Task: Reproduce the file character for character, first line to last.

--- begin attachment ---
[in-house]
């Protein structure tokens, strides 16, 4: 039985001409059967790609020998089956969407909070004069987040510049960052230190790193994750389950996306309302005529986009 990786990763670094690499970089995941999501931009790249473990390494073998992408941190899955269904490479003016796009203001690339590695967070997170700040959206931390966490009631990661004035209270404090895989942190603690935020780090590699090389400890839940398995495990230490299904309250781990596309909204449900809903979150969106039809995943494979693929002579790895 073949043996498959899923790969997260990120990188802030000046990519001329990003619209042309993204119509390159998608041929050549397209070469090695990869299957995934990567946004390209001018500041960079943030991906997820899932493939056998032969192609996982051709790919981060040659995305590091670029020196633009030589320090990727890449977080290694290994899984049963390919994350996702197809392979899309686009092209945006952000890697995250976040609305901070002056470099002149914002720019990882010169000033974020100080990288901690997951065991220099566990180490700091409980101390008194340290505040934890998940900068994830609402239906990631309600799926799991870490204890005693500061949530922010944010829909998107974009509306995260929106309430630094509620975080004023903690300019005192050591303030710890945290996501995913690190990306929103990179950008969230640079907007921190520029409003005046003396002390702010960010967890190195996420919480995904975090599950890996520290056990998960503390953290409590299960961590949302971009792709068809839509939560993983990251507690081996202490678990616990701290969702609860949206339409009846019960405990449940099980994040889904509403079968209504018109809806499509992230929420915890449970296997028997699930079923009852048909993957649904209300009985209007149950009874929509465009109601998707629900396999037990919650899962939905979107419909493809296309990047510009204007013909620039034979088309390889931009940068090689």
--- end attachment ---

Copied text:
[in-house]
């Protein structure tokens, strides 16, 4: 039985001409059967790609020998089956969407909070004069987040510049960052230190790193994750389950996306309302005529986009 990786990763670094690499970089995941999501931009790249473990390494073998992408941190899955269904490479003016796009203001690339590695967070997170700040959206931390966490009631990661004035209270404090895989942190603690935020780090590699090389400890839940398995495990230490299904309250781990596309909204449900809903979150969106039809995943494979693929002579790895 073949043996498959899923790969997260990120990188802030000046990519001329990003619209042309993204119509390159998608041929050549397209070469090695990869299957995934990567946004390209001018500041960079943030991906997820899932493939056998032969192609996982051709790919981060040659995305590091670029020196633009030589320090990727890449977080290694290994899984049963390919994350996702197809392979899309686009092209945006952000890697995250976040609305901070002056470099002149914002720019990882010169000033974020100080990288901690997951065991220099566990180490700091409980101390008194340290505040934890998940900068994830609402239906990631309600799926799991870490204890005693500061949530922010944010829909998107974009509306995260929106309430630094509620975080004023903690300019005192050591303030710890945290996501995913690190990306929103990179950008969230640079907007921190520029409003005046003396002390702010960010967890190195996420919480995904975090599950890996520290056990998960503390953290409590299960961590949302971009792709068809839509939560993983990251507690081996202490678990616990701290969702609860949206339409009846019960405990449940099980994040889904509403079968209504018109809806499509992230929420915890449970296997028997699930079923009852048909993957649904209300009985209007149950009874929509465009109601998707629900396999037990919650899962939905979107419909493809296309990047510009204007013909620039034979088309390889931009940068090689």